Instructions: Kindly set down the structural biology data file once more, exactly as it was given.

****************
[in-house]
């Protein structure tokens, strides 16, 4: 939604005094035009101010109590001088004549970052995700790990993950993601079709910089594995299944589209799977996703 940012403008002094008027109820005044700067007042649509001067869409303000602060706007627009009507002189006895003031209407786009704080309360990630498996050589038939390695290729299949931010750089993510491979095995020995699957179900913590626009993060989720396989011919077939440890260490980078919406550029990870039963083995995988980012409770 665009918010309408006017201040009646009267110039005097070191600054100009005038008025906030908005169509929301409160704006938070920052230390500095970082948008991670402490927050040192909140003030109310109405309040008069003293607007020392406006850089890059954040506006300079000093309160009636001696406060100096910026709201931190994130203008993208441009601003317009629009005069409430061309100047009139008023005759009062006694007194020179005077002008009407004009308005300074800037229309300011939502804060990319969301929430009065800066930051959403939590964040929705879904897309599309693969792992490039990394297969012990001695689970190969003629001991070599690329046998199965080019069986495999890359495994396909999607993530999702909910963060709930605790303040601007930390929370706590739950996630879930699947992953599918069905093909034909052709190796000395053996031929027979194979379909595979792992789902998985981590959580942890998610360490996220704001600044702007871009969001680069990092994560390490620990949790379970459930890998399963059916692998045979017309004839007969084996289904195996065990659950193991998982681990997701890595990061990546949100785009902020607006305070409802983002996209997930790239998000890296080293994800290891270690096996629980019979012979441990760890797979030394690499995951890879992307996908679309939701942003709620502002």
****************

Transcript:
[in-house]
């Protein structure tokens, strides 16, 4: 939604005094035009101010109590001088004549970052995700790990993950993601079709910089594995299944589209799977996703 940012403008002094008027109820005044700067007042649509001067869409303000602060706007627009009507002189006895003031209407786009704080309360990630498996050589038939390695290729299949931010750089993510491979095995020995699957179900913590626009993060989720396989011919077939440890260490980078919406550029990870039963083995995988980012409770 665009918010309408006017201040009646009267110039005097070191600054100009005038008025906030908005169509929301409160704006938070920052230390500095970082948008991670402490927050040192909140003030109310109405309040008069003293607007020392406006850089890059954040506006300079000093309160009636001696406060100096910026709201931190994130203008993208441009601003317009629009005069409430061309100047009139008023005759009062006694007194020179005077002008009407004009308005300074800037229309300011939502804060990319969301929430009065800066930051959403939590964040929705879904897309599309693969792992490039990394297969012990001695689970190969003629001991070599690329046998199965080019069986495999890359495994396909999607993530999702909910963060709930605790303040601007930390929370706590739950996630879930699947992953599918069905093909034909052709190796000395053996031929027979194979379909595979792992789902998985981590959580942890998610360490996220704001600044702007871009969001680069990092994560390490620990949790379970459930890998399963059916692998045979017309004839007969084996289904195996065990659950193991998982681990997701890595990061990546949100785009902020607006305070409802983002996209997930790239998000890296080293994800290891270690096996629980019979012979441990760890797979030394690499995951890879992307996908679309939701942003709620502002």